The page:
80% of Android Devices Are Open To Spying Due To This Linux TCP Flaw

android-linux-tcp-flaw

It has just been recently discovered that about 80% of Android smartphones are affected by a vulnerability which hackers can exploit to remotely hijack internet traffic, terminate connections, and inject malware  according to the security firm Lookout. The vulnerability has been classified as CVE-2016-5696.

The flaw was first discovered in all Linux kernel versions between 3.6 and 4.7 and when left unnoticed can facilitate a range of blind off-path TCP attacks which have an astonishing success rate of 90%. It is this first vulnerable Linux kernel version that was used to create Android KitKat.

Andrew Blaich, a security researcher from Lookout said:

If you’re running an enterprise mobility program, a number of Android devices are potentially vulnerable to a serious spying attack

The security firm discovered that although the Linux Foundation pushed a patch for the Linux kernel on July 11, 2016, the kernel wasn’t patched against this particular flaw when the latest developer preview of Android Nougat was checked. And although carrying out such an attack is not easy as ABC because the source and the destination IP addresses are requirements, it might not be a problem for attackers like ISPs and governments who have a privileged access to the network.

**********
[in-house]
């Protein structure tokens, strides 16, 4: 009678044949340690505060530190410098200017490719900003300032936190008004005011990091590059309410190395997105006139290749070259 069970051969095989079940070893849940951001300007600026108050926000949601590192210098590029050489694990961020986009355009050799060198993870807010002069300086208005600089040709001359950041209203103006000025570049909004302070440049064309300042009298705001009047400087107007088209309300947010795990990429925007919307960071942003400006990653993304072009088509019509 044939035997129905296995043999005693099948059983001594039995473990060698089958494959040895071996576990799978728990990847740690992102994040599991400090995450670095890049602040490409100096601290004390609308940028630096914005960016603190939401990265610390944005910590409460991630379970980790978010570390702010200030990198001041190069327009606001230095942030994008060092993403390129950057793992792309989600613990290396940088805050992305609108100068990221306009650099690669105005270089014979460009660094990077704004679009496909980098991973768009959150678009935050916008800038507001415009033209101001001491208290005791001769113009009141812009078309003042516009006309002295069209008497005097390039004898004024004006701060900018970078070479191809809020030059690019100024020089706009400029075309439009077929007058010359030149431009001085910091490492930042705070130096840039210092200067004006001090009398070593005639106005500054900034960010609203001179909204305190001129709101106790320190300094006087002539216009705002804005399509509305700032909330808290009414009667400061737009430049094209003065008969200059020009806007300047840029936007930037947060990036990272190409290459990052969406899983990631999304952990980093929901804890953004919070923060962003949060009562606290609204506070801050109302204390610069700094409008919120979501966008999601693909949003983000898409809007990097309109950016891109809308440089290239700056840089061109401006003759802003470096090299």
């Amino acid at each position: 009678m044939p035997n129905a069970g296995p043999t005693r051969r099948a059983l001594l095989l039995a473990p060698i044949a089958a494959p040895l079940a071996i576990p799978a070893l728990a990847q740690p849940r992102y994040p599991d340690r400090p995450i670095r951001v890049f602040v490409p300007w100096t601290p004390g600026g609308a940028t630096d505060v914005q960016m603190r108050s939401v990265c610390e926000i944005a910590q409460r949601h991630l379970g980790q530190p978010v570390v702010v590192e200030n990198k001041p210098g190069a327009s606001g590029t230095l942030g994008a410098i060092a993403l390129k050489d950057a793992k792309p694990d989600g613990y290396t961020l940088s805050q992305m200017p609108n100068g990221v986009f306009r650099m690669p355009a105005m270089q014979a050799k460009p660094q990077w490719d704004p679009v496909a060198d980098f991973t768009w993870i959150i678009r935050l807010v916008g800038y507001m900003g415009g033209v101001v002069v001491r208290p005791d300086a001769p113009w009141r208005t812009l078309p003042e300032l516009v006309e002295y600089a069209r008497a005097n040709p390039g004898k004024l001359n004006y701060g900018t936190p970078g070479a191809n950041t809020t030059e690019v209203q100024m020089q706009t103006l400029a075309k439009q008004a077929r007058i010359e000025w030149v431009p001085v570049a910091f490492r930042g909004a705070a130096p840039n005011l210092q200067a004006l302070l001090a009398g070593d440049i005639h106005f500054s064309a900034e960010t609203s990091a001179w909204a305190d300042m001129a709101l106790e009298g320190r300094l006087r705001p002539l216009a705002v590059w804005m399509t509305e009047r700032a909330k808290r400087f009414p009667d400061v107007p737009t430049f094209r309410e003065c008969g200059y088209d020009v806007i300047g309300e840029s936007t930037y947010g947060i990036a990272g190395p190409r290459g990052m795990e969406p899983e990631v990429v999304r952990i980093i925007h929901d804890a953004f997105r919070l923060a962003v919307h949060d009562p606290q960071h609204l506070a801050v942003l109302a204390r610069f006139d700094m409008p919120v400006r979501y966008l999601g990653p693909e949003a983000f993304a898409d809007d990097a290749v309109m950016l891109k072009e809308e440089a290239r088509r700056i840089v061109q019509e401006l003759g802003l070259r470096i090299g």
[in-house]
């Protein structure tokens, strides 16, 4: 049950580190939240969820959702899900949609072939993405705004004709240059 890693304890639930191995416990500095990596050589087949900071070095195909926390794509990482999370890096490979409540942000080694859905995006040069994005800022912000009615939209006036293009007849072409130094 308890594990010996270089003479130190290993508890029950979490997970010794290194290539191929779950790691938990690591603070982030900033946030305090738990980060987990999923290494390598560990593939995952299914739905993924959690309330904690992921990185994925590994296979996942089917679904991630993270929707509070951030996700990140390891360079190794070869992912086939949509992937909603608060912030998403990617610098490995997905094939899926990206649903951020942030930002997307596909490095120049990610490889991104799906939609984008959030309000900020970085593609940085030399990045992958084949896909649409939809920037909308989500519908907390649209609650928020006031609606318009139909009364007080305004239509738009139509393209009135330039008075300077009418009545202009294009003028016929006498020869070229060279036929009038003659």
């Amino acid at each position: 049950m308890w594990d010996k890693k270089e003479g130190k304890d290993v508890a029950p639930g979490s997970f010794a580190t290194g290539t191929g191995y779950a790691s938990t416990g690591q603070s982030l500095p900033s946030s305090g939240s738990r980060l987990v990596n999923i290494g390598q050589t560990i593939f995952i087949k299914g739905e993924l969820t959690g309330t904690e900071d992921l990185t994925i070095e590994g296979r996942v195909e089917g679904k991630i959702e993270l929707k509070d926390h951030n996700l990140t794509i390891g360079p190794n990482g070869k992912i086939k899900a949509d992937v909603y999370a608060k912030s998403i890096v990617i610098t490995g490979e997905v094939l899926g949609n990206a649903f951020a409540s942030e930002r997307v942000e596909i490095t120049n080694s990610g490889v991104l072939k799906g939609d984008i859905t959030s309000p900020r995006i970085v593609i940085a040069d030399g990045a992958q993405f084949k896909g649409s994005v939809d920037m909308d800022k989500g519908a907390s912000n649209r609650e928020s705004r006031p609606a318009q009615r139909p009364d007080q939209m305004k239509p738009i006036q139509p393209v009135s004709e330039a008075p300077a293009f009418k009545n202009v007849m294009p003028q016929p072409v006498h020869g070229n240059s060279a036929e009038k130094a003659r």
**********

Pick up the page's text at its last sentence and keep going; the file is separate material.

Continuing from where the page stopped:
VPN and encryption can protect Android users

The Lookout team recommends that users make use of encrypted apps, HTTPS, and VPN in order to defeat this flaw, and for technical users, they advise that:

If you have a rooted Android device you can make this attack harder by using the sysctl tool and changing the value fornet.ipv4.tcp_challenge_ack_limit to something very large, e.g.net.ipv4.tcp_challenge_ack_limit = 999999999.

Google termed the flaw ‘moderate’, and a representative of theirs told Ars that they are aware of the vulnerability and that they are taking required actions.

About The Author
Okoi Martins Jr.
I'm a Computer Scientist with a passion for learning new things in fields ranging from theoretical implications of computer science and mathematical modeling to web development and music. In my spare time, I listen to music, read like a compiler, and learn like an A.I algorithm.

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